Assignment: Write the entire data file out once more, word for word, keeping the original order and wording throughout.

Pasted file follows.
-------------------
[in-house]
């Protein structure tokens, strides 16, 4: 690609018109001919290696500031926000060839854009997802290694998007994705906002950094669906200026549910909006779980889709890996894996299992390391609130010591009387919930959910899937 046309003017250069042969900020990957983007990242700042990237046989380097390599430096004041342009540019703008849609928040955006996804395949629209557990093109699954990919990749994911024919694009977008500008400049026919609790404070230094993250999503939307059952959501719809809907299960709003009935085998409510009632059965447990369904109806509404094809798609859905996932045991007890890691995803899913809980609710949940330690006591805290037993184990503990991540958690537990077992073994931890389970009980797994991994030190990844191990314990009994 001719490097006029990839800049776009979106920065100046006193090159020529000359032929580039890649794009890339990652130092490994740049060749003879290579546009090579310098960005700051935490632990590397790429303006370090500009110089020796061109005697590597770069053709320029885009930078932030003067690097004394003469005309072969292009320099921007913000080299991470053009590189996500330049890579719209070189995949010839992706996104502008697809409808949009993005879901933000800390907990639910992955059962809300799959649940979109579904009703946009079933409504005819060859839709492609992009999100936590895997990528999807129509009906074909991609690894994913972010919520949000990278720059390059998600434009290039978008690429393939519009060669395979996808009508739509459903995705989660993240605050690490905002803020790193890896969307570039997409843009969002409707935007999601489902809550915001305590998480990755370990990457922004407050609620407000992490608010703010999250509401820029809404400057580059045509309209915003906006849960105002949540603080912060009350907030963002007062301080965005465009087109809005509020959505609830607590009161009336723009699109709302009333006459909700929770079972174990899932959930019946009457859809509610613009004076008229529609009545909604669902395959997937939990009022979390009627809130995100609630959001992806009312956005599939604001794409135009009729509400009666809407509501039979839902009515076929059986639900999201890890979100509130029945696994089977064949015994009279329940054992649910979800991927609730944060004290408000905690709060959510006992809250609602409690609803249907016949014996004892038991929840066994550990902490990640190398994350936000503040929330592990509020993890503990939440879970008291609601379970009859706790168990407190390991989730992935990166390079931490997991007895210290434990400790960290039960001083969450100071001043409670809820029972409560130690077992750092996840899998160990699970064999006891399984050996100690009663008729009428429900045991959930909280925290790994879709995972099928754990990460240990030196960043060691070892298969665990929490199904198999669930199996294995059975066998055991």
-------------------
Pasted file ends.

[in-house]
């Protein structure tokens, strides 16, 4: 690609018109001919290696500031926000060839854009997802290694998007994705906002950094669906200026549910909006779980889709890996894996299992390391609130010591009387919930959910899937 046309003017250069042969900020990957983007990242700042990237046989380097390599430096004041342009540019703008849609928040955006996804395949629209557990093109699954990919990749994911024919694009977008500008400049026919609790404070230094993250999503939307059952959501719809809907299960709003009935085998409510009632059965447990369904109806509404094809798609859905996932045991007890890691995803899913809980609710949940330690006591805290037993184990503990991540958690537990077992073994931890389970009980797994991994030190990844191990314990009994 001719490097006029990839800049776009979106920065100046006193090159020529000359032929580039890649794009890339990652130092490994740049060749003879290579546009090579310098960005700051935490632990590397790429303006370090500009110089020796061109005697590597770069053709320029885009930078932030003067690097004394003469005309072969292009320099921007913000080299991470053009590189996500330049890579719209070189995949010839992706996104502008697809409808949009993005879901933000800390907990639910992955059962809300799959649940979109579904009703946009079933409504005819060859839709492609992009999100936590895997990528999807129509009906074909991609690894994913972010919520949000990278720059390059998600434009290039978008690429393939519009060669395979996808009508739509459903995705989660993240605050690490905002803020790193890896969307570039997409843009969002409707935007999601489902809550915001305590998480990755370990990457922004407050609620407000992490608010703010999250509401820029809404400057580059045509309209915003906006849960105002949540603080912060009350907030963002007062301080965005465009087109809005509020959505609830607590009161009336723009699109709302009333006459909700929770079972174990899932959930019946009457859809509610613009004076008229529609009545909604669902395959997937939990009022979390009627809130995100609630959001992806009312956005599939604001794409135009009729509400009666809407509501039979839902009515076929059986639900999201890890979100509130029945696994089977064949015994009279329940054992649910979800991927609730944060004290408000905690709060959510006992809250609602409690609803249907016949014996004892038991929840066994550990902490990640190398994350936000503040929330592990509020993890503990939440879970008291609601379970009859706790168990407190390991989730992935990166390079931490997991007895210290434990400790960290039960001083969450100071001043409670809820029972409560130690077992750092996840899998160990699970064999006891399984050996100690009663008729009428429900045991959930909280925290790994879709995972099928754990990460240990030196960043060691070892298969665990929490199904198999669930199996294995059975066998055991």